Connecticut, Delaware, Maine, Maryland, Massachusetts, New Jersey, New York, Pennsylvania, Rhode Island and Vermont all have phase-in periods that require a dramatic reduction in the amount of sulfur present in heating oil.
Other than Maryland and Pennsylvania, both of which have mandated a reduction to 500 PPM sulfur, each of the above states will require no more than 15 PPM. Each state has set its own time table for the transition, the latest date is July 2018.
The cities of New York and Philadelphia have set their own standards with more aggressive transitions.
The District of Columbia, not yet having low-sulfur requirement, has proposed 15 PPM sulfur by July 1, 2018.
Reducing the amount of sulfur in heating oil results in a reduction of emissions and[/ezcol_1half][ezcol_1half_end]fewer deposits on heat exchangers, providing a cleaner burn and better heating system efficiency.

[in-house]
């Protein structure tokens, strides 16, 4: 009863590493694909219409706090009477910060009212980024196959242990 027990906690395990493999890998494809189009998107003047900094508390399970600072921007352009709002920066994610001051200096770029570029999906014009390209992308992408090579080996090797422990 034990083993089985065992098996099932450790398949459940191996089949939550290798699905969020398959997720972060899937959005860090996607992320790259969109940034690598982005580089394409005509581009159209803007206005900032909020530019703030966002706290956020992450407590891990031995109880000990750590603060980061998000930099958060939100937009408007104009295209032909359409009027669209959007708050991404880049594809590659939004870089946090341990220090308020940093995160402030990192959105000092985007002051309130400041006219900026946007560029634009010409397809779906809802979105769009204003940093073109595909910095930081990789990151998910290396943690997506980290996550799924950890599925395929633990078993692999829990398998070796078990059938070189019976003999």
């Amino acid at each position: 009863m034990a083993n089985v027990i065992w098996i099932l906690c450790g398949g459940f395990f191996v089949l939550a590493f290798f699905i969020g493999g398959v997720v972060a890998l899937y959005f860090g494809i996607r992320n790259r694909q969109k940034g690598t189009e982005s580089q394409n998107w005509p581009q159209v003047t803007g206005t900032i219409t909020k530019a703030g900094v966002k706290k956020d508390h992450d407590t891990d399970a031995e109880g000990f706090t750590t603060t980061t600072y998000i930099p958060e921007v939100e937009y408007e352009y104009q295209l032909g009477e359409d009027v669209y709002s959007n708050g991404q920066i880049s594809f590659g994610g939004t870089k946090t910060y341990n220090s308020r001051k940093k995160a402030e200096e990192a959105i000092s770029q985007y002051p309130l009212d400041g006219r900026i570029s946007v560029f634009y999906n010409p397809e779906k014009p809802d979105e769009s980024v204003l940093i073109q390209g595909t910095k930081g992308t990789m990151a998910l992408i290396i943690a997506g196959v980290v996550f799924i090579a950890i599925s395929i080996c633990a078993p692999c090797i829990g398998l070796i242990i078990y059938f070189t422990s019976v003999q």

Additionally, some of the states and New York City have either instituted a biodiesel blend requirement or have proposals in place. The inclusion of biodeisel (a renewable fuel made from agricultural products) in blends up to 5% makes what it known as Bioheat®. Blending amounts above 5% is also becoming widespread and the oilheating industry is currently working to have the higher blends included in ASTM’s specification for heatiing oil or in a new specification for Bioheat®.
The introduction of renewable biodiesel in heating oil offers American consumers a fuel with a renewable component that is actually lowers the carbon impact of heating with oil while bolstering U.S. farming and production.
Thank you to Jim Collura, New England Fuel Institute, for assembling this information.[/ezcol_1half_end]